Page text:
Under SHOP you can find the best seeds you can find. We ship them for free, worldwide (including USA and AUS). try it here:

Take care,

By Mike on 25 July 2014

I am using fluorescent light and am curious to know what distance clones should be from lights. I’m getting that they don’t need a ton of light until the roots start growing? I don’t want to overheat them by having them too close.

By groovin on 25 July 2015

Hey Mike. To answer your question, cfl lights emit a rather low heat, at least compared to other types of lighting. Generally to over heat or burn the plant with cfl’s, the leaves or stems would actually have to touch the light. Generally cfl lights should be kept 2-4 inches away from the plant. I prefer to be as close as possible since cfl lights don’t have great penetration. You should however, consider how much your plant grows in a day and how often you check it. If it is growi.g 2-3 inches daily and you can only check on it once or twice, then you should station them cliser to four inches. Since its clones and they shouldnt grow much, get those ligbts nice and close. Clones prefer a slight increase in temperature anyway, and again, cfl’s put oug very low heat.

By Frank on 30 December 2014

What’s the average shipping time to aust?

By Laura on 31 July 2015

I have had problems in the past with powdery mildew. One of the things you suggest is cinnamon oil. Where can I buy this? Checked online no luck. Using neem oil an organic 3 in 1. also tried apple cider vinegar.

By Govertz on 24 September 2015

Hi Laura, I would like to know if you had any luck with the apple cider vinegar?

By 420Freedom on 24 March 2017

Regular cinnamon works to stop mold as well.

By Rico tomaz on 12 April 2017

For your mold use apple cider vinegar

By latewood on 31 July 2015

Laura, I am not much on home remedies. Hoever; Greenhouse farmers spray diluted milk on plants with powdery mildew. If you continue to just put anything all over your plant, you are going to run into issues. Neem oil will not help, and it makes the buds taste horrible.

Best way to help you is to advise you to read up on what causes “powdery mildew”, and get proactive with your environment. Powdery mildew is caused by a damp, humid environment.

By VvOoDd on 5 January 2018

Copper and a little soap

By Jeffrey on 12 September 2015

I have a question that maybe someone can help me with. I just recently acquired 5 clones that had been planted in the small square pots and then I transplanted them into bigger pots. However, these are going to be outdoor plants as I have no means to properly start an indoor crop. It is also the wrong time of year to be planting outdoors. Can someone please give me some suggestions about taking care of these plants for the next 6 months until planting season?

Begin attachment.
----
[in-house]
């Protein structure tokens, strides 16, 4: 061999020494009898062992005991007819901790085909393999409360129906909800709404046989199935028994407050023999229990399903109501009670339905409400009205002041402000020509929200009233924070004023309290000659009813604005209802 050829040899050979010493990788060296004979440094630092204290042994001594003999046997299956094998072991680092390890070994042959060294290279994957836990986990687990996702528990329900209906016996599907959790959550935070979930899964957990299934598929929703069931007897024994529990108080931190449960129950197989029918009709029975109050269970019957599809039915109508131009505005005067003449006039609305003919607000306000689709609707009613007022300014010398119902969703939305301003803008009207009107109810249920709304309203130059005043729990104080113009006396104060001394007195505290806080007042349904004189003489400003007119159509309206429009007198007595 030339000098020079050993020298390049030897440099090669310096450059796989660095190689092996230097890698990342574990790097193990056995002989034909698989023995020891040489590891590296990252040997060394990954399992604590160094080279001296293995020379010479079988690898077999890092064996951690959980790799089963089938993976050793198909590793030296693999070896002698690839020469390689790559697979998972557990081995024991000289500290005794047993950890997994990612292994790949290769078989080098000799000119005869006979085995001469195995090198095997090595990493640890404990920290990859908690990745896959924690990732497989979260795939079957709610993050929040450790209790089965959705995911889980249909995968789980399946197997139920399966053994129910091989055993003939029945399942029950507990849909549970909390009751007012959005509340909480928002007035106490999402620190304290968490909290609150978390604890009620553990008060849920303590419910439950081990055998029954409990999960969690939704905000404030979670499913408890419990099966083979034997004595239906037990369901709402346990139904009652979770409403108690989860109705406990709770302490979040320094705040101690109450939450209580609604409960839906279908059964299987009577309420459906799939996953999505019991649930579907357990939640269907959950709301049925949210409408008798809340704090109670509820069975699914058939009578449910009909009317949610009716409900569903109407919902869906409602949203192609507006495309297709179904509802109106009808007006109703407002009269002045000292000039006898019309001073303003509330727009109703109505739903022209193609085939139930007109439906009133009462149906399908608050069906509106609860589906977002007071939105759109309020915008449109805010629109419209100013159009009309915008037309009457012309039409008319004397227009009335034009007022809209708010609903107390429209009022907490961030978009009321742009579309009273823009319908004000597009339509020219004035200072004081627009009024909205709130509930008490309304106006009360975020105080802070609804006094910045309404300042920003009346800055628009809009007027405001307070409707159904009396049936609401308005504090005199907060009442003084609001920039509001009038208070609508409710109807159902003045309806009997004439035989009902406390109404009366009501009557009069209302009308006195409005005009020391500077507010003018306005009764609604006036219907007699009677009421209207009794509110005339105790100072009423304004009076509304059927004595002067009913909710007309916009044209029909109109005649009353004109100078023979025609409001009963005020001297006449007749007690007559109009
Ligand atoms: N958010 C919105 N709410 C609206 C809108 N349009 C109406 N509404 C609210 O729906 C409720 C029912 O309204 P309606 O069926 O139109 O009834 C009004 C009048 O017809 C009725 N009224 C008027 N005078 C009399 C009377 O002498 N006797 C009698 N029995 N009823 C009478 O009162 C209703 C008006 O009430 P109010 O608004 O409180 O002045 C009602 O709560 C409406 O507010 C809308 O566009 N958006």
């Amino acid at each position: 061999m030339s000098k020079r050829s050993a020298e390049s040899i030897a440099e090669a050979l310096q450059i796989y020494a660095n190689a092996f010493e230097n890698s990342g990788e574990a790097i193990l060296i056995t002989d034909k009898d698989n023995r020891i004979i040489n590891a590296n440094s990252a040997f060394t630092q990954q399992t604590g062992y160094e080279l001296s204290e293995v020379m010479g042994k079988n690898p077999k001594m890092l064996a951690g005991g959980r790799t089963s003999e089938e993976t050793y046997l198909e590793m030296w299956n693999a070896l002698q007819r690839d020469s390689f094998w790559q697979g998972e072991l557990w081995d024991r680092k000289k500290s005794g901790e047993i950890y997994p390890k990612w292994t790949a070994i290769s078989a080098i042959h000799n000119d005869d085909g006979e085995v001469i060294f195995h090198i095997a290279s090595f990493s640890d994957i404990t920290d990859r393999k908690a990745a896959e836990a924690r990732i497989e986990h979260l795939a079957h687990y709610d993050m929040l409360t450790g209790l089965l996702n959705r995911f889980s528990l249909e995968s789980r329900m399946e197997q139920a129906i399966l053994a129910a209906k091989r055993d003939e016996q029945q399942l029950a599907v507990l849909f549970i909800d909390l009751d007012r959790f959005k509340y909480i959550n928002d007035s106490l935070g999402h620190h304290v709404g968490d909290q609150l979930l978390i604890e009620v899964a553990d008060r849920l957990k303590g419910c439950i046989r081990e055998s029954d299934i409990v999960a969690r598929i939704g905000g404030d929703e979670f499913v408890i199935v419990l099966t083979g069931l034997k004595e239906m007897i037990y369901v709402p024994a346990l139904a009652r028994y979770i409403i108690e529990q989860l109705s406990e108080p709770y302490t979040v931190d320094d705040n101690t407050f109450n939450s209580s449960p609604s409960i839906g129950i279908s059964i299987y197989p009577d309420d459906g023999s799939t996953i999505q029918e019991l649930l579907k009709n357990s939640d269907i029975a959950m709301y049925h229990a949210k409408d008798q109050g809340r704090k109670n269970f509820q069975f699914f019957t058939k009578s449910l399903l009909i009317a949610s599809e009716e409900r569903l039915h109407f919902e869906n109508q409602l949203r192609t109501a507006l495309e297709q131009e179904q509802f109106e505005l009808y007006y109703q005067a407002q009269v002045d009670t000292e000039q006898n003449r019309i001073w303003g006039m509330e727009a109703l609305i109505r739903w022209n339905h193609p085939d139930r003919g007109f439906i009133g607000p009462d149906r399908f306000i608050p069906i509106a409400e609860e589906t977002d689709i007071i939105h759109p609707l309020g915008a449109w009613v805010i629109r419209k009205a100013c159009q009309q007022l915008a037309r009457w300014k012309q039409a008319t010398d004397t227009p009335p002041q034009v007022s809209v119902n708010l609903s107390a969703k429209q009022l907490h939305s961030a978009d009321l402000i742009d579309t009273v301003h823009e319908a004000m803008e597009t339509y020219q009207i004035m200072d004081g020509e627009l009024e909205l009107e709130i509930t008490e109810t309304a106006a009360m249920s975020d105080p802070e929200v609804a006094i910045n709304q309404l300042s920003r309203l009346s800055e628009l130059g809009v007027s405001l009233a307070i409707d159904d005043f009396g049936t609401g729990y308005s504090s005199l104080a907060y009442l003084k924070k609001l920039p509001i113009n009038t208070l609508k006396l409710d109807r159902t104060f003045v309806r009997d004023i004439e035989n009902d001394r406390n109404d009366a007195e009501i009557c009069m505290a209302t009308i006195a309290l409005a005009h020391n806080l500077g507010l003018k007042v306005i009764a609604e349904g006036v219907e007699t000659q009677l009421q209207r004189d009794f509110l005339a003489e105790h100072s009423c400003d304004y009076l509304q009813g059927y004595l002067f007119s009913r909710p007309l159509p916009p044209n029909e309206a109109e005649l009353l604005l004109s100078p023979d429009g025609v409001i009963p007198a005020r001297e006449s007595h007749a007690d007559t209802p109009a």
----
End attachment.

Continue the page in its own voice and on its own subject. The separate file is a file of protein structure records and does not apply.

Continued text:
By latewood on 15 September 2015


All you can do is keep them in vegetative photo period all winter. Perhaps clone these when they get too big. For the amount of %%% you are wasting; I woudl find a way to do an indoor grow.

By Tami on 12 September 2015

How large are your clones? And where are you located?
Here in NoCal, we are having an unusually warm Sept. I just planted some “teenage clones” yesterday, in an area where they get maximum light. Although these clones won’t be very large when the light fails enough to start the budding stage, they will still yield enough to make it worthwhile. All my plants are vegging like crazy, except for a few of them that are in shade now for part of the day. These are starting to flower.

By DesertMagnolia on 25 September 2015

I live in Cali desert , would this be the time to start clones outside. Its to hot in summer to grow here.

By latewoodl on 28 September 2015

That depends on how long it will stay warm enough. You need 4 months to finish a grow.

I advise you to join out Support Forum. There we have many growers that live out your way, and they can advise you better, perhaps 🙂

By Walter White on 1 October 2015

The cloning article suggests that the clones should be remove from a plant that is at least two months old. Please explain why. Thank you.

By latewood on 2 October 2015

It takes approximately 2 months for a MMJ plant to mature. The clones take on the age of the Mother plant, and thus, if you cloned to early, your yield could suffer for it. 🙂

By Normal Norm on 29 December 2015

What about cloning auto flowering feminized plants at the 3 month period? Will clones have same plant maturity as mother plant and start flowering right away? Growing 4 such at present and want to map out a plan. Indoor using 2 sunblaster 200`s.Good site ;thanks Norm.

By latewood.ILGM on 4 January 2016

All auto flower plants flower right away. We do not clone auto flowers. If you want to start a clone program; I recommend getting regular seeds and sexing a Mom in order to start a clone program.

By Nettie on 9 February 2016

This post has helped me think things thorguh

By jason on 20 February 2016

Can u make a clone from a palant and grow it then take a clone from that plant and so on?

By latewood.ILGM on 22 February 2016

Yes! You can take cuttings from each new generation and clone them.

By Tico Gringo on 2 May 2016

Every time I read ILGM I learn something !! I successfully clone my roses using honey as a cloning assistant..My success rate is about 75% ..Guess what I’m trying tomorrow !!

By Finatic on 29 May 2016